Registration is open for Unitarian Universalist Assoc General Assembly 2020 in Providence, RI. Rates are lower now and there is a payment plan. Join us for 5 days of learning, community, worship, and doing the work of the association. Rooted, Inspired, & Ready! uua.org/ga/registration  
From the Refugee Resettlement Team 
 
Please thank Mayor Tom Roach for submitting a letter to the Trump administration stating that White Plains will continue to accept refugees. The letter is in response to Executive Order 13888 issued in Sept that requires state and local leaders to affirm in writing that they are willing to accept refugees into their states. Call Mayor Roach's office at 914-422-1411, or submit an email HERE. Also thank Mayor Noam Bramson of New Rochelle, who has sent a similar letter. Call his office at 914-654-2150, or email  nbramson@newrochelleny.com
Share the Plate for December: Coachman Family Center   
 
The recipient of half our non-pledge collection this month is the Coachman Family Center. Located in downtown White Plains, the Coachman is a 100-room shelter that provides housing, healthcare, and services to local families in need. The center is affiliated with Westhab, a nonprofit organization serving Westchester County.  
Caring & Sharing Circle
 
If anyone knows of another among us who is in need of a caregiver, please contact Julie Gans (914-937-7899, julieagans@gmail.com) or Joan Traber (914-617-9622, joantraber@yahoo.com). Or you may contact the CUUC office (914-946-1660 x2, admin@cucwp.org).
This Week at CUUC
 
The full calendar can be found HERE. Room numbers subject to change; please check the board on Sunday morning. To reserve a room or Zoom online meeting, contact the CUUC office (914-946-1660 x2, admin@cucwp.org).
 
Friday, December 27 - Office Closed 

Saturday, December 28 - 9:00am Rental: Exercise (Fireside); 10:00am Zen (43); 10:15am Overeaters Anonymous (21)

Sunday, December 29 - 9:30am Nursery Care (32); 10:00am Worship (Sanctuary); 11:15am Coffee Hour (Fireside)
 
Monday, December 30 - Office Closed; 5:00pm Rental: Exercise (Fireside)   
 
Tuesday, December 31 - Office Closed; 10:00am Rental: Exercise (Fireside)
 
Wednesday, January 1 - Office Closed
 
Thursday, January 2 - 7:30pm Journey Group Facilitators (Parsonage) 
 
Saturday, January 4 - 9:00am Rental: Exercise (Fireside); 10:00am Zen (43); 10:15am Overeaters Anonymous (21); 1:00pm Journey Group Facilitators (14)  
Sunday, January 5 - 9:00am Environmental Practices (41); 9:30am Nursery Care (32); 10:00am Worship (Sanctuary); 11:15am Coffee Hour (Fireside)
Contacts

Minister: Rev. Meredith Garmon, minister@cucwp.org, 914-946-1660 x3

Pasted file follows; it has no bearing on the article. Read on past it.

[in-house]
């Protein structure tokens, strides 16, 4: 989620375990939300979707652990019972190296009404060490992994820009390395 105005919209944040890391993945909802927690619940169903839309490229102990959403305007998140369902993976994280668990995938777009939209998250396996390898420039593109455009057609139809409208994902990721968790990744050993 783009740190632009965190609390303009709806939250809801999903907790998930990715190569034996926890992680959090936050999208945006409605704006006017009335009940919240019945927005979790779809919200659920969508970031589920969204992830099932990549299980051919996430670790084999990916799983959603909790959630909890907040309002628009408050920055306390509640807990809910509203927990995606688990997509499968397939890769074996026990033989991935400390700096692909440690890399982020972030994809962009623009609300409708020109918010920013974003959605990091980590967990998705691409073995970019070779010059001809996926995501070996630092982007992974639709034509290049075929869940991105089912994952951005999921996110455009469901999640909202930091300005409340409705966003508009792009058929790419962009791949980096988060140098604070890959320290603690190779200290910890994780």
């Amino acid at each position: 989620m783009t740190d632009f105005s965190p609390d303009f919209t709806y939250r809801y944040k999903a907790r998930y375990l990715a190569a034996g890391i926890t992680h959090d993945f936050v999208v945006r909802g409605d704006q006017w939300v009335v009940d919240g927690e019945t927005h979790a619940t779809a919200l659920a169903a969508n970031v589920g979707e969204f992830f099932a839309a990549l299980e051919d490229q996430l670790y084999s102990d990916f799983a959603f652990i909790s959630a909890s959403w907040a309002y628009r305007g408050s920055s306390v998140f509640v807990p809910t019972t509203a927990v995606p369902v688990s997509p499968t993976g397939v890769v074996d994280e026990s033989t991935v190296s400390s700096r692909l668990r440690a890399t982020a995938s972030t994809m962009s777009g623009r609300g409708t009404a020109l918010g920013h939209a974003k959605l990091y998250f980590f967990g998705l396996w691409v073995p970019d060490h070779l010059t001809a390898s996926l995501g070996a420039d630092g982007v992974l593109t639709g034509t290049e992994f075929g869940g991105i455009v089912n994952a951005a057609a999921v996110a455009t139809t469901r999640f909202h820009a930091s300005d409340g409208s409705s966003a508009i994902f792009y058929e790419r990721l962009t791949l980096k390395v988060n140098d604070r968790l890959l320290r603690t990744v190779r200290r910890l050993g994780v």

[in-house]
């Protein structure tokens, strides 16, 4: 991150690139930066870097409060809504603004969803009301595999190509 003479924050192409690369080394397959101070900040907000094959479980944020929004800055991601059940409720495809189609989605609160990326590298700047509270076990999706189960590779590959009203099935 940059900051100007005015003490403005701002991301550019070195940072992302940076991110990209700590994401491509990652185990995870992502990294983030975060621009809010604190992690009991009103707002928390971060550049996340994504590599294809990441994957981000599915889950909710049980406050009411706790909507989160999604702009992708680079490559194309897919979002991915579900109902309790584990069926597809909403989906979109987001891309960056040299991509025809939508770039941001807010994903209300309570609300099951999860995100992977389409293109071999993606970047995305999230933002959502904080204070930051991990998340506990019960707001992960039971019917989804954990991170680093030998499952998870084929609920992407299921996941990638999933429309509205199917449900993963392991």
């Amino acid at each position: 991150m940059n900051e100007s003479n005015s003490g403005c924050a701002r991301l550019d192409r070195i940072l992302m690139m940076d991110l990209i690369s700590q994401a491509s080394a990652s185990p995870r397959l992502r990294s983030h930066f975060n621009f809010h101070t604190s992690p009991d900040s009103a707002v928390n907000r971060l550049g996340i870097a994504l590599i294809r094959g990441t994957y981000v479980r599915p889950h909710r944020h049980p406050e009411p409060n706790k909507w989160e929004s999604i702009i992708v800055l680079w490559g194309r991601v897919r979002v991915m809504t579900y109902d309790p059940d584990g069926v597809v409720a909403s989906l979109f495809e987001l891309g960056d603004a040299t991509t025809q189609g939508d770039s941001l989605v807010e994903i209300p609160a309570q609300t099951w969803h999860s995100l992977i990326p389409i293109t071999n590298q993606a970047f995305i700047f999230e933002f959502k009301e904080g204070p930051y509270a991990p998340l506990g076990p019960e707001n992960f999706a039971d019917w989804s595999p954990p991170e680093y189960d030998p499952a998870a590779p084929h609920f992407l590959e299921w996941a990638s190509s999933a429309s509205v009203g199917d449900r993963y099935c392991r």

Sabbatical Minister: Rev. Kimberley Debus, sabbaticalmin@cucwp.org
Dir of Lifespan Religious Education and Faith Development: Tracy Breneman, cuucwptracy@gmail.com, 914-946-1660 x4
Community Minister: Rev. Deb Morra, getreal714@gmail.com, 914-830-1509
Community Minister: Rev. LoraKim Joyner, amoloros@gmail.com
Music Director: Adam Kent, music@cucwp.org, 212-595-7280
Choir Director: Lisa Meyer, choir@cucwp.org
Choir Pianist: Georgianna Pappas, georgianna.pappas@gmail.com
Children's Music Director: Lyra Harada, musicalyra13@gmail.com
Congregation & Communications Administrator: Pamela Parker, admin@cucwp.org, 914-946-1660 x2
Bookkeeper: Diane Pearson, cuucwpbookkeeper@gmail.com, 946-1660 x5
Board of Trustees
Board Chair: Al Rocchi, alrocchi@verizon.net
Vice Chair: Joann Prinzivalli, joannmp@outlook.com
Treasurer: Chris Kortlandt, kortlandtbunch@gmail.com
Social Justice Coordinators
Mary Cavallero, marycava4@gmail.com
Emily Economou, emily.economou@gmail.com
Jeff Tomlinson, jefftomlinson8@gmail.com
Rev. Meredith Garmon, minister@cucwp.org
Quick Links

On The Journey (current and past issues)
Social Justice Teams
Practice of the Week (current and all past)
The Communitarian Magazine
CUUC Main Web Site
Liberal Pulpit Index
The Liberal Pulpit Video
Boundless Way Zen of Westchester

In the Christian tradition, December 1-24 is the season of Advent - understood as a time for considering the coming - and the second coming - of the Christ; it ends on Christmas Day, with the words from the Book of Revelation, "joy to the world, the Lord is come."

But in the meantime - the month is filled with waiting: waiting for joy, waiting for hope, waiting for peace, waiting for love, waiting for the child, waiting for grace.

It is in this time of Advent that we take time - and fortunately, we have music libraries filled with holiday songs to make the waiting less difficult (sometimes filling us with nostalgia, sometimes bringing us cheer, and sometimes annoying us - I'm looking at you, "Little Drummer Boy"). Over the past four weeks, I have been exploring the themes of Advent through the lens of some of my most beloved and cherished holiday songs.

"The Christmas Song"